Work through the ugly stuff, make steady progress toward the eventual goal, and finish together.

Question:  Have you ever participated in a mud run or other race and had a similar experience as me?  Will you hold me accountable to getting in better shape for next time?

Basketball Love – Discipline Trickery

I love basketball. It’s what gets me out of bed and to the gym in the morning, which is the only time of day I can consistently get exercise without stressing about work or family time. When it comes to getting up early in the morning I’ve tried everything I know to try. Shawna isn’t a morning person. Friends schedules conflict so they can’t be there consistently.  But there is one thing I can count on – 99% of the time at least one other dude who loves basketball as much as me will be in the gym at 6:00 shooting hoops, and sometimes we even have 6-10 of us so we can play a couple of games.

Basketball is the ONLY thing that has ever consistently gotten me out of bed in the morning to go to the gym, and it works out great. I can show up at 6:00, play ball for 30 minutes, and then do some other cardio or resistance exercise for 30-45 more minutes. It gets me up and going, it’s something I enjoy, and it helps me be fit and healthy. I’m basically tricking myself into having a healthy discipline of regular exercise because something I enjoy motivates me.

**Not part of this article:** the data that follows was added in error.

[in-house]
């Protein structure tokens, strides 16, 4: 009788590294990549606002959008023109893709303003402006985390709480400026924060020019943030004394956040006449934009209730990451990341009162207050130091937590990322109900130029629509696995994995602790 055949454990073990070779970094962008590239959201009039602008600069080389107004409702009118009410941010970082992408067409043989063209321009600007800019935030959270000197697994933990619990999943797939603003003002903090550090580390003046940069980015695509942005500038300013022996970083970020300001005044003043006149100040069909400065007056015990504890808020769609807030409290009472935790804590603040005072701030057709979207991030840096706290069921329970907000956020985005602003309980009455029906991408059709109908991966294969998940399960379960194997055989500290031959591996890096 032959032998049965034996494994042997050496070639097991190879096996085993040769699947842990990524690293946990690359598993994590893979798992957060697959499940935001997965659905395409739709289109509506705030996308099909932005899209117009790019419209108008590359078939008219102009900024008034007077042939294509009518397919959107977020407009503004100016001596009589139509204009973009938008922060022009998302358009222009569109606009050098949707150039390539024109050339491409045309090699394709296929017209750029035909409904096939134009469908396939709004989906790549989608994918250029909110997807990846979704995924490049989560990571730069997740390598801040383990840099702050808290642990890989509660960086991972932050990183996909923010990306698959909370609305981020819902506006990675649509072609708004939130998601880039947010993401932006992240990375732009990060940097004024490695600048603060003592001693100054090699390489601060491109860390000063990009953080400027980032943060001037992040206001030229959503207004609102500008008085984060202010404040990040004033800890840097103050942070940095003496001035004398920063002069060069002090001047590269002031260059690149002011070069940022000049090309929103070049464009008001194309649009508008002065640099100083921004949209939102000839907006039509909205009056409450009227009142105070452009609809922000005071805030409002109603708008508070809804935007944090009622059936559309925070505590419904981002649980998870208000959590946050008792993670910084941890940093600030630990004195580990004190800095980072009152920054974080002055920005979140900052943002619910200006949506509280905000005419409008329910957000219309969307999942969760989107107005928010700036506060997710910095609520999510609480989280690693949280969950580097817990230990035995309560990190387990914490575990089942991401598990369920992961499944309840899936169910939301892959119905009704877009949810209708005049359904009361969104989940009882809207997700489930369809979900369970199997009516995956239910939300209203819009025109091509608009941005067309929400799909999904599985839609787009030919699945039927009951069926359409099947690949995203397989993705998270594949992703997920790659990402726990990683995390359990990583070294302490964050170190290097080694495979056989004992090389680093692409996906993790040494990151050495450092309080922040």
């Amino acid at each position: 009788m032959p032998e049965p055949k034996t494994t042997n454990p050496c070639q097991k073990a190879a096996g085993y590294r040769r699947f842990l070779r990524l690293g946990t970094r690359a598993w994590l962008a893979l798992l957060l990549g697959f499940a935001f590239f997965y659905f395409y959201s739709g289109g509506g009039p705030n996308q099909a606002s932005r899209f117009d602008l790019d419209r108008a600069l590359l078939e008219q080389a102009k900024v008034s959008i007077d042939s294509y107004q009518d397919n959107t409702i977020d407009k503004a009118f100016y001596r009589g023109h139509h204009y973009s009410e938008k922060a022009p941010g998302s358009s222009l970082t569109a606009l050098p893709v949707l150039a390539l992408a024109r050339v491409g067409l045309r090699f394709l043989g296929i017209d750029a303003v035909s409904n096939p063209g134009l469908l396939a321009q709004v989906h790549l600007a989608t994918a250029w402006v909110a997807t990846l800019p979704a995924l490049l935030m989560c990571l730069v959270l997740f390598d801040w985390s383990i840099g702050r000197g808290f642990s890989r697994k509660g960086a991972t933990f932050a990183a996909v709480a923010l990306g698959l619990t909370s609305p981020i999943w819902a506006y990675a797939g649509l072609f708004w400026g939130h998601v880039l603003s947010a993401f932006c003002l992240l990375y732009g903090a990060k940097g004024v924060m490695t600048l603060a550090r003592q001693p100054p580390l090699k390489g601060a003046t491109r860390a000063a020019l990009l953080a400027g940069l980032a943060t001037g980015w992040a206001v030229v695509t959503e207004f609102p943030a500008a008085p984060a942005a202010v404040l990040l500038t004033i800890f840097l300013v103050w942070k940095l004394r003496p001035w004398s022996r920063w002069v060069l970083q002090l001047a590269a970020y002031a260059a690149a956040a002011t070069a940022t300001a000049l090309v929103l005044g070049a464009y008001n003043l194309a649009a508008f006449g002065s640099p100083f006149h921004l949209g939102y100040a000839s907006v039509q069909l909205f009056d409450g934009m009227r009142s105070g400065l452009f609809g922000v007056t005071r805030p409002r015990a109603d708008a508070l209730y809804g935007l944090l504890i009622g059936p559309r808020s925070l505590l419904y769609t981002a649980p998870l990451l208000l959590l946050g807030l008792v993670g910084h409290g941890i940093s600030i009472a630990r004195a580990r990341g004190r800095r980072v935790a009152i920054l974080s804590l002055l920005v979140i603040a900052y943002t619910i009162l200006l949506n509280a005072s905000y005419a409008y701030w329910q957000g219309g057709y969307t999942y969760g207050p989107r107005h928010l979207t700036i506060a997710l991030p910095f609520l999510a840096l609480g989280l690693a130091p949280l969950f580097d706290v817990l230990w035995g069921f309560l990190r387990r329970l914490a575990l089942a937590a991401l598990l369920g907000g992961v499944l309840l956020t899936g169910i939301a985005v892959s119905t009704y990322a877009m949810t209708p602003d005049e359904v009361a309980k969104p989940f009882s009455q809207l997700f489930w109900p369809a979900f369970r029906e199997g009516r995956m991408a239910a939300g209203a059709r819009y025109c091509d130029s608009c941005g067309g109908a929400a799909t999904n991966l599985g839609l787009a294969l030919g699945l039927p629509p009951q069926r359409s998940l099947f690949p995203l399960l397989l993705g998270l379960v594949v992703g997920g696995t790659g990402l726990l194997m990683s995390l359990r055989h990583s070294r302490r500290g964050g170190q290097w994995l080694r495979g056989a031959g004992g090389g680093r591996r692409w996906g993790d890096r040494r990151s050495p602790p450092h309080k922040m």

Don’t we all need something like that in our life? Maybe you’re like me and you need something you love to encourage physical fitness in your life. What is one thing you enjoy so much that it gets you up and going in the morning?

The same principle is true with regards to financial discipline.  It isn’t fun having to budget and being disciplined to follow it.  That is why we say there must be fun in the budget.  There must be things in the budget that are enjoyable for you so that you have something to look forward to that motivates you to have the discipline to do the rest.  What is the fun thing in your budget that motivates you to stick to the plan?


Lesson From the Biggest Loser About Saying No

Shawna and I like to watch the Biggest Loser.  It has something to do with life change and we all somewhere inside want to be healthier people no matter what our weight.  I heard an interesting comment on the show the other week that caught my attention.